Photo: Austen Hufford
I’d like voters to attempt this year to discuss the candidates and issues beyond flash emotion and their (while understandable) visceral response.
Fat chance you say? What we’re aware of we can change.
We’re primal reactive animals. We’re driven largely by emotion, by non-verbal communication in other humans, so I get that when a candidate is too tan, too stoic or too charming this sends innate red flags up our protective spine, “There’s something about him, her I don’t like.”
Just don’t let that “something” be because someone is tan, doesn’t smile enough, has lots of dough or worse — is black or a woman.
I think it’s a good idea to default to our gut when we’re not sure what to do, when the information is overwhelming, which it is in politics. But in politics — an arena where spin and manipulation of our impression is MASTERFUL, the voter has to push past their visceral response to a candidate.
We need to pull the lever according to how we weight each issues: Economic, tax policy, healthcare reform, business, social issues, domestic and international policy.
For me, social issues are heavily weighted. I could get into the why’s behind this but my central point is weigh your issues, vote from there.
Ignore how you feel the candidate?
Romney is “too tan” “too rich” “too removed from the people” = not one of us, not interested in middle America.
Obama is “too charismatic” = selling voters a slick load of unsubstantiated bullshit to cover up inexperience.
” Hillary is too “stoic and cold” = divisive, aggressive, bully (or as I sensed it, too assertive for a woman as to make some voters highly uncomfortable with such a strong lady in power….)
How to vote like a smart person
- Ignore the notably biased pundits. Bias runs in all pundits veins but at least base your view on a summation of many views.
- Take a look at the other party’s platform. Look for an issue or proposed policy that makes at least SOME sense to you. This won’t change your vote, but it might open your mind to an ah-ha and dampen SOME of the boiling anger that surrounds party politics.
- Avoid debating. Avoid convincing. Avoid stereotypes about your neighbor’s views.
- Avoid discussing politics after more than one glass of wine or beer. Drunk people say stupid things and get angry too fast.
All Republicans aren’t selfish. All Democrats aren’t anti-capitalism.
Republicans aren’t selfish, lack compassion for the hurting or the environment. They aren’t all rich — and even if they are rich, why spite the wealthy? Spite won’t improve your circumstances and jealousy will make you feel worse. Asking for income equality asks for socialism which would suck innovation, competition, free will and our spirit right out of the nation. Republicans don’t hate the environment or people who need a hand out of their tough situation. They hate taxes and big spending and in that, something’s gotta give.
All Democrats aren’t idealistic demagogues and even if they are idealists, idealism is the necessary trigger to launch change. All Democrats aren’t anti-business capitalism-hating socialists waiting to take and give handouts because they’re inherently lazy or feel “entitled” to what you, the Republican, worked hard to achieve. Democrats don’t hate big business or small ones (I’m pretttty sure we have a few Democrats in business around the country); they hate seeing their hard earned investments, retirement and income go down the toilet due to arrogant, selfish and sly business practices – qualities that are non-partisan and all too human.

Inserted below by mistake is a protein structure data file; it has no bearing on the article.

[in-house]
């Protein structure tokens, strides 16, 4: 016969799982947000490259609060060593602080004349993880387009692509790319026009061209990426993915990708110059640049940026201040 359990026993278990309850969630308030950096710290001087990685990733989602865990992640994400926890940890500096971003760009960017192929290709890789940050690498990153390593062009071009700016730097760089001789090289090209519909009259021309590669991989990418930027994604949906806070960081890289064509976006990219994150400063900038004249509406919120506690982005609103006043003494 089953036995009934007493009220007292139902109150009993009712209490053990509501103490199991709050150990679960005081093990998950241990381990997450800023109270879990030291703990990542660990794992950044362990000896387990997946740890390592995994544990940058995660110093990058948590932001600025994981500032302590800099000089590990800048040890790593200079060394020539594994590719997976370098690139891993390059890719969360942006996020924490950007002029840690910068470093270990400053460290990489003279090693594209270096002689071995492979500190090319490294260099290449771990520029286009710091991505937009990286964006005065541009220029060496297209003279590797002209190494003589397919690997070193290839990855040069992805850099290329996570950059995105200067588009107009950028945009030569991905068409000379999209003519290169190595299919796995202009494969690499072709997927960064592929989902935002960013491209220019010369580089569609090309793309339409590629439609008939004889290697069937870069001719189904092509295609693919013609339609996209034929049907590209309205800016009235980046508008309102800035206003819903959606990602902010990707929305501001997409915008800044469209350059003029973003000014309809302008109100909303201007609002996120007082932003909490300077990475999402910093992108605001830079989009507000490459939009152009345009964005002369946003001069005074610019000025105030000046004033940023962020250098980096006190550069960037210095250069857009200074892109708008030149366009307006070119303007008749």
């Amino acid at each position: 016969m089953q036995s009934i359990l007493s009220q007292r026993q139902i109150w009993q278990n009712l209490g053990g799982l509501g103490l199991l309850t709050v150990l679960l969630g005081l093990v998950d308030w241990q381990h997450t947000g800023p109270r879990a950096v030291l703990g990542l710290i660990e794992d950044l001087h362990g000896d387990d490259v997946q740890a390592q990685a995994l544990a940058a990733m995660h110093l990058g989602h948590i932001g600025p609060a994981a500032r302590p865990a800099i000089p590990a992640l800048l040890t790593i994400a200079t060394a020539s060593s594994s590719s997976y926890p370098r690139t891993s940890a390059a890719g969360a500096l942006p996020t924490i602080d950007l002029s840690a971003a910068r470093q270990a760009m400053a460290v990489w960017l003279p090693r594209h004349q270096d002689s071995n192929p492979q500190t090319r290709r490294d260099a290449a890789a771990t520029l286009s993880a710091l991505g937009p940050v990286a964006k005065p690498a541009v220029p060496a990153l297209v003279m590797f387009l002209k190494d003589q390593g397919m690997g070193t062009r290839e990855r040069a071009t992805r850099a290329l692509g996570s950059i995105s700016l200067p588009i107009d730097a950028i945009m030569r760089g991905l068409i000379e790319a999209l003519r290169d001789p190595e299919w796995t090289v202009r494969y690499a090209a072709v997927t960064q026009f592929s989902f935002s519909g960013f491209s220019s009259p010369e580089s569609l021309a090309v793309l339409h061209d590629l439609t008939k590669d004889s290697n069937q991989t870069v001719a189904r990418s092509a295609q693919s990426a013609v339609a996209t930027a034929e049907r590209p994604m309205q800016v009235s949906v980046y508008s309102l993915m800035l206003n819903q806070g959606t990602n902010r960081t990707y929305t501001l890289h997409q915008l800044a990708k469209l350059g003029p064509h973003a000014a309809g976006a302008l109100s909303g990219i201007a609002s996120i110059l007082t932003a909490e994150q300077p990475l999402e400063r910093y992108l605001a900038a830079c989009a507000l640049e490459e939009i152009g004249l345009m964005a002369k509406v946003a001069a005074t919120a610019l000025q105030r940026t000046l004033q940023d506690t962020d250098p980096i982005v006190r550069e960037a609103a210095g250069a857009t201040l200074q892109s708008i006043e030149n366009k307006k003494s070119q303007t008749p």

The rich want tax breaks, the poor want tax breaks, the middle class want tax breaks. We all deserve them.
Boot-strap pulling, the moniker of the Republicans, IS possible and admirable in our nation but it is not ALWAYS within the IMMEDIATE reach of the deeply suffering. I suspect no one would criticize Mother Theresa for offering help to the needy. The person who lost their job, their house, their child, their health, their mind, their hope, their spare bedroom to an ailing parent, might need a hand.
It could be you who needs help one day –so be careful not to spite the notion of a hand up, even if God forbid, it feels like a hand out.
Business and capitalism are working spokes in the wheel of freedom. Take away capitalism — free markets, and you lose competition, innovation and a system that has largely provided freedom of opportunity, freedom to buy goods and services. Yes, capitalism is flawed because humans are flawed, but it’s a better system than the alternatives.
- Move past generalities and understand that if you switched places with the person next to you, you might suddenly want to align with their party: Circumstances have an AMAZING way of changing a political view that at one time felt “wrong.” Ask Nancy Reagan who at one time didn’t support stem cell research until her husband was diagnosed with Alzheimers.
- Always void aligning with extreme polar views — work to stay centric.
- Consider, mull over, what you once thought asinine: trickle down, grass roots, protecting the environment, tax cuts (as an aside: I’d vote for the Fair Tax)
- Don’t bother trying to change someone’s view on social issues. Social issues hail from our heart. They can rarely be turned. If you must offer your view (as I “must” from time to time, admittedly) do it gently, calmly with respect for the other side with one exception — if hate talk comes out (“faggot, nigger, bitches, broads, towelheads, jews, whores, heathens, abomination of God”) – refuse to engage. Racism, sexism, any “ism” hears nothing — that door is closed.
I’m an Independent as of last year. Some say Indy’s dilute the party but I don’t choose my platform in order to align with group politics. If my candidate loses I’ll be upset but the world won’t come to an end I suspect (I’m not being cavalier and flip — I genuinely believe this).
And by smart I don’t mean vote for my candidate, I mean get inside the opposite party’s head.